Master of Arts (MA)


Geography and Anthropology

Document Type



There are anecdotal accounts about the possible impact of a pregnant woman's mental health on her unborn fetus. This thesis investigates the possible association between hurricane-related stress experienced by pregnant women living in the area afflicted by Hurricane Andrew in Louisiana in 1992 and poor pregnancy outcomes such as preterm and Low Birth Weight (LBW) births. This is an important topic of research because by investigating past events one can better understand the pregnancy-related health issues for areas affected by extreme weather events such as Hurricanes Katrina and Rita. This research analyzed birth data from Louisiana both before and after Hurricane Andrew. Two areas were compared: the area affected by the hurricane and a non-affected area. The affected area was within the hurricane-force winds zone, suffered damage, and had an order or recommendation to evacuate. The non-affected area was used as a control; it was outside of the hurricane's track, sustained no damage, and it had no mandatory evacuation order. Analogous statistical analyses were used to analyze birth data for both areas, namely, Chi-squared analysis, which was applied to find if there were statistically significant changes in the number of LBW and preterm deliveries for the periods following the hurricane compared to a period preceding Hurricane Andrew, which was considered a baseline for the analysis. Results of the analyses have shown that hurricane-related stress while affecting preterm births, does not seem to have the same affect on LBW deliveries. Ultimately, this research will lessen the negative health impact of the hurricanes, which in turn will lessen the economic burden on a society by decreasing total medical costs associated with caring for LBW and preterm babies.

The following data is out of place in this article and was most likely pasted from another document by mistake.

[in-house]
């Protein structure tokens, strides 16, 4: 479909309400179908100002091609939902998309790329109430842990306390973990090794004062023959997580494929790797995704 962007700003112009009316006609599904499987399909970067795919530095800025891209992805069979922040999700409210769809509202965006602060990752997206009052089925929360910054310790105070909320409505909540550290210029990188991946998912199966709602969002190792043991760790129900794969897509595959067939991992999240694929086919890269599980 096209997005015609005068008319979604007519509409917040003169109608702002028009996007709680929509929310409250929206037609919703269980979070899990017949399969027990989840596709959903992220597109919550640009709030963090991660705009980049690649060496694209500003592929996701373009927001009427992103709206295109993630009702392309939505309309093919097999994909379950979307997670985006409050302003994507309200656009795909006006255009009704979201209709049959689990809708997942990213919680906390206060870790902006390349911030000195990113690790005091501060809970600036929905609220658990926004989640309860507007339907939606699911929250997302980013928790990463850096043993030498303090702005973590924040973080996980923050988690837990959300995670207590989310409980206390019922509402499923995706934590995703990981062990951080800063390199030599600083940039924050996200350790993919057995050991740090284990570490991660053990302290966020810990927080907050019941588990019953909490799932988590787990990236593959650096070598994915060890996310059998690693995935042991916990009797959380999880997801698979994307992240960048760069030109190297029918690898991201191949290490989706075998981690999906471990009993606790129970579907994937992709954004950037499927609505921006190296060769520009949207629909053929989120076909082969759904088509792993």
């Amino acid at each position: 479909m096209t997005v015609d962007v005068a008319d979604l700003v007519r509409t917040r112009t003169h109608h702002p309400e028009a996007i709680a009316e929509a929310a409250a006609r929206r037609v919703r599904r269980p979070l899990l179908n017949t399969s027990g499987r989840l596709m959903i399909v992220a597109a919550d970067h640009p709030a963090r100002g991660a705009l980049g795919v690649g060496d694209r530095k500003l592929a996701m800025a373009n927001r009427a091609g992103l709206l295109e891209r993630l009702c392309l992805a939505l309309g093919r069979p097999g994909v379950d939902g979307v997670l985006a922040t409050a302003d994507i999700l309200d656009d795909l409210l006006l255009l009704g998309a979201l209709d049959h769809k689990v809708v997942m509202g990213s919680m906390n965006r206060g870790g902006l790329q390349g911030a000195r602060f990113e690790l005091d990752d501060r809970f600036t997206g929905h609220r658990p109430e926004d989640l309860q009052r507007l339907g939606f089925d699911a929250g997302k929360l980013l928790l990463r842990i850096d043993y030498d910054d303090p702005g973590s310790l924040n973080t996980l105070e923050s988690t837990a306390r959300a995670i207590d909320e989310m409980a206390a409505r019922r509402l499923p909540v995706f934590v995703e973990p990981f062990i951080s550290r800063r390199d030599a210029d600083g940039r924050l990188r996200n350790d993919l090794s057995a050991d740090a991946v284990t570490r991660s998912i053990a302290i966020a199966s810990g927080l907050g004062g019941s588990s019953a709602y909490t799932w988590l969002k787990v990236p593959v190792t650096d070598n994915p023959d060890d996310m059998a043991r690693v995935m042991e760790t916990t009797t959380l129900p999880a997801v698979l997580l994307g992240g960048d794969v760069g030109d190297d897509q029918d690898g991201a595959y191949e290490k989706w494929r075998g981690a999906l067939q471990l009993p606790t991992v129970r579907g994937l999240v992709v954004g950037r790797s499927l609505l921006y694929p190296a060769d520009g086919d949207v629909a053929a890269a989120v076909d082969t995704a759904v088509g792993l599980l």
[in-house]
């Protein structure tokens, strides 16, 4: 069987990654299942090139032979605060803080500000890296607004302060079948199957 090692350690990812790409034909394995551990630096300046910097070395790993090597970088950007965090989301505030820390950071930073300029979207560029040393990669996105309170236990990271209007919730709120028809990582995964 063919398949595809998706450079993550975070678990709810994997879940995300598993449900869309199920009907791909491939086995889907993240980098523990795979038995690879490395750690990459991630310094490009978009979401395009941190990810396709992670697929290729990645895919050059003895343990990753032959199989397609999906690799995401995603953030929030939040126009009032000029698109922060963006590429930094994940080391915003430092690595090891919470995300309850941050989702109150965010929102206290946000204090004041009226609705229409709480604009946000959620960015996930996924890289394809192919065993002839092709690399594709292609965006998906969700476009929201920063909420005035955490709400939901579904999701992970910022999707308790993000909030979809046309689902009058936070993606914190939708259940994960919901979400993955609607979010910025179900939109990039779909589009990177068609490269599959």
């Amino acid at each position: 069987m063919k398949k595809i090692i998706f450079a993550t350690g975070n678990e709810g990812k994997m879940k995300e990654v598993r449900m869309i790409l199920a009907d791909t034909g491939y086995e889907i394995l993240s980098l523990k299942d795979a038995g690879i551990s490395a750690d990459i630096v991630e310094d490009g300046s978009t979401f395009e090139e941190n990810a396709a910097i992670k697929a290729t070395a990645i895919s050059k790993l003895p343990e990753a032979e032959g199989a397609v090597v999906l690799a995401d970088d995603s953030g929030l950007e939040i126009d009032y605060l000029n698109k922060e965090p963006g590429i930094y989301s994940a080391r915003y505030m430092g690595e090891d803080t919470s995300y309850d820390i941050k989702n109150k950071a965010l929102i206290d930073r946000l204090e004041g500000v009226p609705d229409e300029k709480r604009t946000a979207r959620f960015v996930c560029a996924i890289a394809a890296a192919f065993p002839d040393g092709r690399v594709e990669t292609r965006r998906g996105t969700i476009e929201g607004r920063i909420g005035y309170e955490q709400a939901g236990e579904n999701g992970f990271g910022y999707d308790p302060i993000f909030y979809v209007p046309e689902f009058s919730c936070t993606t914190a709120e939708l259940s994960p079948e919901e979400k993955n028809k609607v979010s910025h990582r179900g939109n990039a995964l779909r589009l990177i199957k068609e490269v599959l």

Document Availability at the Time of Submission

Release the entire work immediately for access worldwide.

Committee Chair

Andrew Curtis